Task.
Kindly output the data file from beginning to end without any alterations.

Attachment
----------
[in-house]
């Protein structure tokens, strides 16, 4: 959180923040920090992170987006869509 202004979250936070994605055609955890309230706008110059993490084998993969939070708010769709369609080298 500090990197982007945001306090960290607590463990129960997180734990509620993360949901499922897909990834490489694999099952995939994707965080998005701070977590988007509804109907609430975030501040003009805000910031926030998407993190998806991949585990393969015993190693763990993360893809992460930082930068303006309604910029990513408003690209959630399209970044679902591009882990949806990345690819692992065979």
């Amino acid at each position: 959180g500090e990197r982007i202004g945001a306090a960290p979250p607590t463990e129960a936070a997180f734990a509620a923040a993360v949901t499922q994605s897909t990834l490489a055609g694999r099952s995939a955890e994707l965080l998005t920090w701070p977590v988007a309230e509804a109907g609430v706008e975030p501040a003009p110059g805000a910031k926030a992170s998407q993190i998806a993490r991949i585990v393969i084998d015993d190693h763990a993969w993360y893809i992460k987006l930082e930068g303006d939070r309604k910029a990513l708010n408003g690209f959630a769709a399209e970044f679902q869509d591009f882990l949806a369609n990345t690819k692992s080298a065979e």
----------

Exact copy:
[in-house]
């Protein structure tokens, strides 16, 4: 959180923040920090992170987006869509 202004979250936070994605055609955890309230706008110059993490084998993969939070708010769709369609080298 500090990197982007945001306090960290607590463990129960997180734990509620993360949901499922897909990834490489694999099952995939994707965080998005701070977590988007509804109907609430975030501040003009805000910031926030998407993190998806991949585990393969015993190693763990993360893809992460930082930068303006309604910029990513408003690209959630399209970044679902591009882990949806990345690819692992065979």
């Amino acid at each position: 959180g500090e990197r982007i202004g945001a306090a960290p979250p607590t463990e129960a936070a997180f734990a509620a923040a993360v949901t499922q994605s897909t990834l490489a055609g694999r099952s995939a955890e994707l965080l998005t920090w701070p977590v988007a309230e509804a109907g609430v706008e975030p501040a003009p110059g805000a910031k926030a992170s998407q993190i998806a993490r991949i585990v393969i084998d015993d190693h763990a993969w993360y893809i992460k987006l930082e930068g303006d939070r309604k910029a990513l708010n408003g690209f959630a769709a399209e970044f679902q869509d591009f882990l949806a369609n990345t690819k692992s080298a065979e």